A fresh face in the Manchester City starting XI for last weekend’s win over Newcastle United was that of 21-year- old Ukrainian, and product of Shakhtar Donetsk’s academy, Oleksandr Zinchenko. Bought in the summer 2016 from FC Ufa in the Russian Premier League, Zinchenko’s main position was as an attacking midfielder who could play anywhere across the frontline. His talent was already established: at the age of 19 years and 214 days he broke a 20-year- old record held by Andriy Shevchenko as he became Ukraine’s youngest goalscorer for the national team.
In the game against Newcastle, he was given his first league start by Guardiola in a relatively new role for him as the team’s left-back, providing cover for the injured Benjamin Mendy and Fabian Delph. Zinchenko was not fazed, looking at home on the left-hand side of the pitch at the Etihad Stadium. He had more touches than any other player on the field and completed 94% of his passes.
He was caught out on a couple of occasions defensively in the match, and he could be considered to blame for the goal conceded in the 67 th minute. A diagonal pass played in behind him caught him flat-footed and the wrong side of Newcastle’s Jacob Murphy who had a clear run towards a one on one against Ederson. Murphy put it away to make it 2-1.
Full-backs are a vital part of City’s exciting play and style, and there Zinchenko definitely did not disappoint. It was the Ukrainian international’s attacking ability going forward that really caught the eye and left little doubt regarding his talent. Below we show all of his passes, shading them according to their importance to City’s attack.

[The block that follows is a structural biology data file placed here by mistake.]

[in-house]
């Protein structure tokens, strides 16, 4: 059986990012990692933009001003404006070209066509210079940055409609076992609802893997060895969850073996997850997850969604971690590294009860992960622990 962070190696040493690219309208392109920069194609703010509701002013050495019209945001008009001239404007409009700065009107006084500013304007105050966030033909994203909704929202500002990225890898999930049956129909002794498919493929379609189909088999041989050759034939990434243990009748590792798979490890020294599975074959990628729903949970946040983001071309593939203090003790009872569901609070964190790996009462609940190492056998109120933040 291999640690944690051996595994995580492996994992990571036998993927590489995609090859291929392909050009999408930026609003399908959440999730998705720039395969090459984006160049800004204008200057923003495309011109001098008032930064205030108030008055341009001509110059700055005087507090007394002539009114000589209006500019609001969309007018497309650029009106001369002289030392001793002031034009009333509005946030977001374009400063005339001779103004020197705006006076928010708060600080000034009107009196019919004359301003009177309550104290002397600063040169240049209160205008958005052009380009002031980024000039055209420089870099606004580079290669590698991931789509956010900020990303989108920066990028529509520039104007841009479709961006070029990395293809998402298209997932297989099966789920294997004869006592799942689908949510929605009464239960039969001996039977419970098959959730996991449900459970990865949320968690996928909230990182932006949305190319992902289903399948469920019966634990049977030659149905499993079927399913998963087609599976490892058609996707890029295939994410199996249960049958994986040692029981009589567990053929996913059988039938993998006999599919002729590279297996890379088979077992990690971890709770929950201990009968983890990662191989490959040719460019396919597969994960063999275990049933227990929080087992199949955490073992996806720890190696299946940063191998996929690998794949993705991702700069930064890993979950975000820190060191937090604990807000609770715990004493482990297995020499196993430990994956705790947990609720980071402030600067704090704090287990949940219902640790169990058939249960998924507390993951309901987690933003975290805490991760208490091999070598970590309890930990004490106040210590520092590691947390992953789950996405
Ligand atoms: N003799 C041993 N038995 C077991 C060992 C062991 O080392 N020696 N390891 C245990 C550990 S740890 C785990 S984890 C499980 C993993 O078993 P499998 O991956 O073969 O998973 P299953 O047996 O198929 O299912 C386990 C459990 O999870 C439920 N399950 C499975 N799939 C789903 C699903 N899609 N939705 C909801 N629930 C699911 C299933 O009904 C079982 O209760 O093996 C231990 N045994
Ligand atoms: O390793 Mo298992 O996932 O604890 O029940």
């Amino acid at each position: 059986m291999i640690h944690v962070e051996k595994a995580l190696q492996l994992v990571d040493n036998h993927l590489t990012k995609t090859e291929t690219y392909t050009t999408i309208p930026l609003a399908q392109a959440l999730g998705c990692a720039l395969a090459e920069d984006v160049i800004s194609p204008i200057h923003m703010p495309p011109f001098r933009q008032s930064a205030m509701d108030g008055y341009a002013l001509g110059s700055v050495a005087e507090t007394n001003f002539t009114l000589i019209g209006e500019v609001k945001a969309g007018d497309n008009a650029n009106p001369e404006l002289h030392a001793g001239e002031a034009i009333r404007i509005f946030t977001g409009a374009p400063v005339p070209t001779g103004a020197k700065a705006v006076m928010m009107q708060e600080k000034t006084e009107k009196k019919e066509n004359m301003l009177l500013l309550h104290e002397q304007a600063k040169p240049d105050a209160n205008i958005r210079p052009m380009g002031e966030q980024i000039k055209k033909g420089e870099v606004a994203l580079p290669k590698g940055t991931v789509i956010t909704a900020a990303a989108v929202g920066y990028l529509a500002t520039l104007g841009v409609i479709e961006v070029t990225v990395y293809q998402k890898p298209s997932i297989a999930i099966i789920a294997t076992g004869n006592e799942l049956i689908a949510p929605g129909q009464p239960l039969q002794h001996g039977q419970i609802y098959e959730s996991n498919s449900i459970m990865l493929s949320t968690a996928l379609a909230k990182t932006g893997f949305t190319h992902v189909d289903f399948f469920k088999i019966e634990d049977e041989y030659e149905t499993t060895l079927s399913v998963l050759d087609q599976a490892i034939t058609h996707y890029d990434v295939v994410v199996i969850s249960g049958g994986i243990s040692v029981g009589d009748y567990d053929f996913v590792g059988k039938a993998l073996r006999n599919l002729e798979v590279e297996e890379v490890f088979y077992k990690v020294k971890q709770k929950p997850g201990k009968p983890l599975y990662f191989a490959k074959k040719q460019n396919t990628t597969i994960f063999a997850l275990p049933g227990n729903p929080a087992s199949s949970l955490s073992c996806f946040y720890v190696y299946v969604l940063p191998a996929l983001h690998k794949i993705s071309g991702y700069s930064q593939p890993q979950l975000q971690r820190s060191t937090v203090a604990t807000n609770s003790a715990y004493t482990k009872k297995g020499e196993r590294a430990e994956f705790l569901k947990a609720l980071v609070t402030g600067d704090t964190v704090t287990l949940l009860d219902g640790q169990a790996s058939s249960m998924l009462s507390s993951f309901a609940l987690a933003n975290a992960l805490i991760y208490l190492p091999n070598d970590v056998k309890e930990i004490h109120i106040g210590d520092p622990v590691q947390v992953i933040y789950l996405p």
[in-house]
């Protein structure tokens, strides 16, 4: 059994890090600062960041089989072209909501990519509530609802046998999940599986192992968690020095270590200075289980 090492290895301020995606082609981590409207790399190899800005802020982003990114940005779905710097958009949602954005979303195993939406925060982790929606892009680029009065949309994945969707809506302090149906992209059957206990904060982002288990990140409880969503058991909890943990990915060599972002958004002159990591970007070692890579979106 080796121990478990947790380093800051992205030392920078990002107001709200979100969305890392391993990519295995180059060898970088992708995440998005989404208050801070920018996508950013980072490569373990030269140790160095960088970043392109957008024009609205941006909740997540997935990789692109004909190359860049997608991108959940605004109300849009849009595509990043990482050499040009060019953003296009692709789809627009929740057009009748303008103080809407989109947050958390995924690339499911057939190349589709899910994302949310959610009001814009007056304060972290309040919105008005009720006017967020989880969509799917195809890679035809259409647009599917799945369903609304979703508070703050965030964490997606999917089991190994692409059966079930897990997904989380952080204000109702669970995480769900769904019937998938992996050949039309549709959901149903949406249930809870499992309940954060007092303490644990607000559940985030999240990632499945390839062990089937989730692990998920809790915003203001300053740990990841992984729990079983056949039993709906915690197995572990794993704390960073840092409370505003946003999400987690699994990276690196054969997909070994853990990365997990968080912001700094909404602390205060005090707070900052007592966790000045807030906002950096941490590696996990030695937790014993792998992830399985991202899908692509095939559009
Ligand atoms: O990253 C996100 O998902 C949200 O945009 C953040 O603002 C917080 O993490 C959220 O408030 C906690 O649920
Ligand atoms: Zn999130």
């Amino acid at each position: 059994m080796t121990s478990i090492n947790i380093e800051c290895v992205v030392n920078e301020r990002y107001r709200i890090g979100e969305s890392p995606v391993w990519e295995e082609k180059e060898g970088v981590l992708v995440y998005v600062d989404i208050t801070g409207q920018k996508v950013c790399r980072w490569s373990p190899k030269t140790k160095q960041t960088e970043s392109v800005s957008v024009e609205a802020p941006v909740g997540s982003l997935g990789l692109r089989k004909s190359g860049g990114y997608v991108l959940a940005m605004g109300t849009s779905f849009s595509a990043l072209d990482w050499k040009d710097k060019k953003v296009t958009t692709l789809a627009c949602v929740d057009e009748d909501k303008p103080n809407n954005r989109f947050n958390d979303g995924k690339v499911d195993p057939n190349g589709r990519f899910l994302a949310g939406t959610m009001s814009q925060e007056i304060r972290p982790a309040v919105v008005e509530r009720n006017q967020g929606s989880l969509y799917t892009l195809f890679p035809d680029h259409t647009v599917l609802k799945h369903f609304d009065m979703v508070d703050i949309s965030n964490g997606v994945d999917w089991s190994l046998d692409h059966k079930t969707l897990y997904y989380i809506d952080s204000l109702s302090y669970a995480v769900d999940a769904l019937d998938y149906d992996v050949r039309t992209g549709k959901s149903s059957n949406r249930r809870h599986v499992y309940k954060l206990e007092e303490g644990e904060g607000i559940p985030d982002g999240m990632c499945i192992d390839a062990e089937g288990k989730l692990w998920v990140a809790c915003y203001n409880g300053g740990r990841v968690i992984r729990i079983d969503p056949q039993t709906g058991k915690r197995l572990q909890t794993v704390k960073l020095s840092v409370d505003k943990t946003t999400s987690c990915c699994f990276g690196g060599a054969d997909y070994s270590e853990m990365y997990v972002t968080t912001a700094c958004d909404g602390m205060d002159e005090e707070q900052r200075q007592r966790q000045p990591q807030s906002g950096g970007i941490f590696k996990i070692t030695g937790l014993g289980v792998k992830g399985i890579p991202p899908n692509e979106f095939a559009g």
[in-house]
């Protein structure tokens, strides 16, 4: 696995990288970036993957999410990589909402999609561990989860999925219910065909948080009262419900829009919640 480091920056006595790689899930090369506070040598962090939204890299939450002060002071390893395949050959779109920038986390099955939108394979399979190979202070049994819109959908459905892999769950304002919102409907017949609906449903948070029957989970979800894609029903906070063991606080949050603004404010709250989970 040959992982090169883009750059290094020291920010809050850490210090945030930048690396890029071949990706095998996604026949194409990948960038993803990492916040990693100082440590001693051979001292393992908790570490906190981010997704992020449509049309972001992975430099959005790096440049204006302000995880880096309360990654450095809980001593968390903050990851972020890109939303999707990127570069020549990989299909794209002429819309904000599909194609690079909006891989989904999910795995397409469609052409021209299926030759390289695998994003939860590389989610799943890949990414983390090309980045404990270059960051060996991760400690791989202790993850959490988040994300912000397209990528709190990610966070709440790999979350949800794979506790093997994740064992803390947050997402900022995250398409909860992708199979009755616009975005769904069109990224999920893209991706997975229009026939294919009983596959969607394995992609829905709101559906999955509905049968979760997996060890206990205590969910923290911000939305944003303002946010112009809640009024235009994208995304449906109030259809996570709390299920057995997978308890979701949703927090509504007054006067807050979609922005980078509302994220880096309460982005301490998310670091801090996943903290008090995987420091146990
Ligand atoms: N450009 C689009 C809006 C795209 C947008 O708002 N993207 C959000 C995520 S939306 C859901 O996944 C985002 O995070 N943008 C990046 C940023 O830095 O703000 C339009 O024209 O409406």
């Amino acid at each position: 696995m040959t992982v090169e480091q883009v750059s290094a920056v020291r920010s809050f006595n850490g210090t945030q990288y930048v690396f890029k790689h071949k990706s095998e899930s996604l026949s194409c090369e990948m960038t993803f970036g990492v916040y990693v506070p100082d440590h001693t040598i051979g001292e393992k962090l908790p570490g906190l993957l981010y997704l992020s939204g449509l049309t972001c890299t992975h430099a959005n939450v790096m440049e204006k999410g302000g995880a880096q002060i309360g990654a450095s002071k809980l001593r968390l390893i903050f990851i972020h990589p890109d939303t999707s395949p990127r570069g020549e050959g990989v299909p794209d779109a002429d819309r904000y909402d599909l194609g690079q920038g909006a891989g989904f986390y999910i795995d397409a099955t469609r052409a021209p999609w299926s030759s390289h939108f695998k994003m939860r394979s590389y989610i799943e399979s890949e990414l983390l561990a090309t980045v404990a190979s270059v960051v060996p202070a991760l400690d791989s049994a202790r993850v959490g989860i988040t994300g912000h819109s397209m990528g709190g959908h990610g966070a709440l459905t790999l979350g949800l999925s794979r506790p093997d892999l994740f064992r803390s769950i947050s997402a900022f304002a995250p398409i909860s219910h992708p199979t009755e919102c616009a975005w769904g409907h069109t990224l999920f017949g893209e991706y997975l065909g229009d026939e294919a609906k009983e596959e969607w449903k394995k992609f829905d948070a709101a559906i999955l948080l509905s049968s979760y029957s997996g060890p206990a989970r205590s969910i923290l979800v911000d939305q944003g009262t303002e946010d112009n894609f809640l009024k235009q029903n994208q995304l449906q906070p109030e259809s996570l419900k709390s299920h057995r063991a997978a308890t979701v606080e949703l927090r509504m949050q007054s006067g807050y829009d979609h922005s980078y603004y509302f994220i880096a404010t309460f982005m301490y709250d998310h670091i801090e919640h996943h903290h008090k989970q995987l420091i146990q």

He was arguably City’s best player in the first half, with a memorable long pass around the 20-minute mark that just about found Sane in the box. Zinchenko was generally pushing high up the pitch, overlapping constantly providing treacherous cut-backs and crosses. Six crosses were put into the box by him from the left, and even though none found a City head they were dangerous – driven in with pace and beautiful shape. Another notable contribution came in the second half as his one- touch pass to De Bruyne in the 72 nd minute opened-up Newcastle’s defence and allowed the Belgian to square the ball to Sterling who was unlucky to hit the woodwork.
It was Zinchenko who ultimately came out on top in Twelve’s Attack Performance Rankings. We look forward to seeing more of him in the future, as he matures and develops.
David Sumpter is the author of Soccermatics.
Emri Dolev is a data scientist at twelve.football